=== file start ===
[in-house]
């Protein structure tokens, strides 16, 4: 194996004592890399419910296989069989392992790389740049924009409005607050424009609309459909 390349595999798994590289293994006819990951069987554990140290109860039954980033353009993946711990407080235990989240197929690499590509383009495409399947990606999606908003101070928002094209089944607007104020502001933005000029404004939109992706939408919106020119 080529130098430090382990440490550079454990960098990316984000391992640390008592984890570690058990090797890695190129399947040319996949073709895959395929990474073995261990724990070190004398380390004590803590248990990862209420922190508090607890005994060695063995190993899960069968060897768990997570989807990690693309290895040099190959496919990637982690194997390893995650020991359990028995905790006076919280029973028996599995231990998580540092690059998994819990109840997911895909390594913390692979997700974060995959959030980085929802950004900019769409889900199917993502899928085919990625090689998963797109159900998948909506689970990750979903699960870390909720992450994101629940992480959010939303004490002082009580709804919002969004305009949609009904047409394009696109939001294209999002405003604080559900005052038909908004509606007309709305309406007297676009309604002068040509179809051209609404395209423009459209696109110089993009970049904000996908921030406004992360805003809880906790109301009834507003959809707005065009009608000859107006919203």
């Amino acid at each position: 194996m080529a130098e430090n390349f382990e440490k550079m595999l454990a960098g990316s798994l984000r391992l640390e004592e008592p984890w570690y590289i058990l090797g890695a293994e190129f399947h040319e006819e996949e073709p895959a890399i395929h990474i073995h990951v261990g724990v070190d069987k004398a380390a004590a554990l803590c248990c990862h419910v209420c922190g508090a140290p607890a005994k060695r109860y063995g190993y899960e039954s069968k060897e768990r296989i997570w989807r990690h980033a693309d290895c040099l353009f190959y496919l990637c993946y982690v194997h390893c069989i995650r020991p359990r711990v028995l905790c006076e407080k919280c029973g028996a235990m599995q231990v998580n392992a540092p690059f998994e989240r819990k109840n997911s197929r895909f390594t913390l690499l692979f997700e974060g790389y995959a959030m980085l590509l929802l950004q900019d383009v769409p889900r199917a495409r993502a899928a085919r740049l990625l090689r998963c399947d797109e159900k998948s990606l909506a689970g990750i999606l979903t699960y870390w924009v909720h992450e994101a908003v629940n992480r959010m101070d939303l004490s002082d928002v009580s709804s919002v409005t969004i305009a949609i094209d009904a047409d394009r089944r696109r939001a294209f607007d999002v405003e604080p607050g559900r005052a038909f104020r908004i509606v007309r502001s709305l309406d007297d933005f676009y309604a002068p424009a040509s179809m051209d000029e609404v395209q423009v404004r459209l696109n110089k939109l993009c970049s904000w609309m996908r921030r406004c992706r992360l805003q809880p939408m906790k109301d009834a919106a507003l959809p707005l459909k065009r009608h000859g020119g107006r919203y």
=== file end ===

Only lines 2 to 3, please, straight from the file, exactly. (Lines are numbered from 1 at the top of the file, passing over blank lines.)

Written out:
């Protein structure tokens, strides 16, 4: 194996004592890399419910296989069989392992790389740049924009409005607050424009609309459909 390349595999798994590289293994006819990951069987554990140290109860039954980033353009993946711990407080235990989240197929690499590509383009495409399947990606999606908003101070928002094209089944607007104020502001933005000029404004939109992706939408919106020119 080529130098430090382990440490550079454990960098990316984000391992640390008592984890570690058990090797890695190129399947040319996949073709895959395929990474073995261990724990070190004398380390004590803590248990990862209420922190508090607890005994060695063995190993899960069968060897768990997570989807990690693309290895040099190959496919990637982690194997390893995650020991359990028995905790006076919280029973028996599995231990998580540092690059998994819990109840997911895909390594913390692979997700974060995959959030980085929802950004900019769409889900199917993502899928085919990625090689998963797109159900998948909506689970990750979903699960870390909720992450994101629940992480959010939303004490002082009580709804919002969004305009949609009904047409394009696109939001294209999002405003604080559900005052038909908004509606007309709305309406007297676009309604002068040509179809051209609404395209423009459209696109110089993009970049904000996908921030406004992360805003809880906790109301009834507003959809707005065009009608000859107006919203």
């Amino acid at each position: 194996m080529a130098e430090n390349f382990e440490k550079m595999l454990a960098g990316s798994l984000r391992l640390e004592e008592p984890w570690y590289i058990l090797g890695a293994e190129f399947h040319e006819e996949e073709p895959a890399i395929h990474i073995h990951v261990g724990v070190d069987k004398a380390a004590a554990l803590c248990c990862h419910v209420c922190g508090a140290p607890a005994k060695r109860y063995g190993y899960e039954s069968k060897e768990r296989i997570w989807r990690h980033a693309d290895c040099l353009f190959y496919l990637c993946y982690v194997h390893c069989i995650r020991p359990r711990v028995l905790c006076e407080k919280c029973g028996a235990m599995q231990v998580n392992a540092p690059f998994e989240r819990k109840n997911s197929r895909f390594t913390l690499l692979f997700e974060g790389y995959a959030m980085l590509l929802l950004q900019d383009v769409p889900r199917a495409r993502a899928a085919r740049l990625l090689r998963c399947d797109e159900k998948s990606l909506a689970g990750i999606l979903t699960y870390w924009v909720h992450e994101a908003v629940n992480r959010m101070d939303l004490s002082d928002v009580s709804s919002v409005t969004i305009a949609i094209d009904a047409d394009r089944r696109r939001a294209f607007d999002v405003e604080p607050g559900r005052a038909f104020r908004i509606v007309r502001s709305l309406d007297d933005f676009y309604a002068p424009a040509s179809m051209d000029e609404v395209q423009v404004r459209l696109n110089k939109l993009c970049s904000w609309m996908r921030r406004c992706r992360l805003q809880p939408m906790k109301d009834a919106a507003l959809p707005l459909k065009r009608h000859g020119g107006r919203y």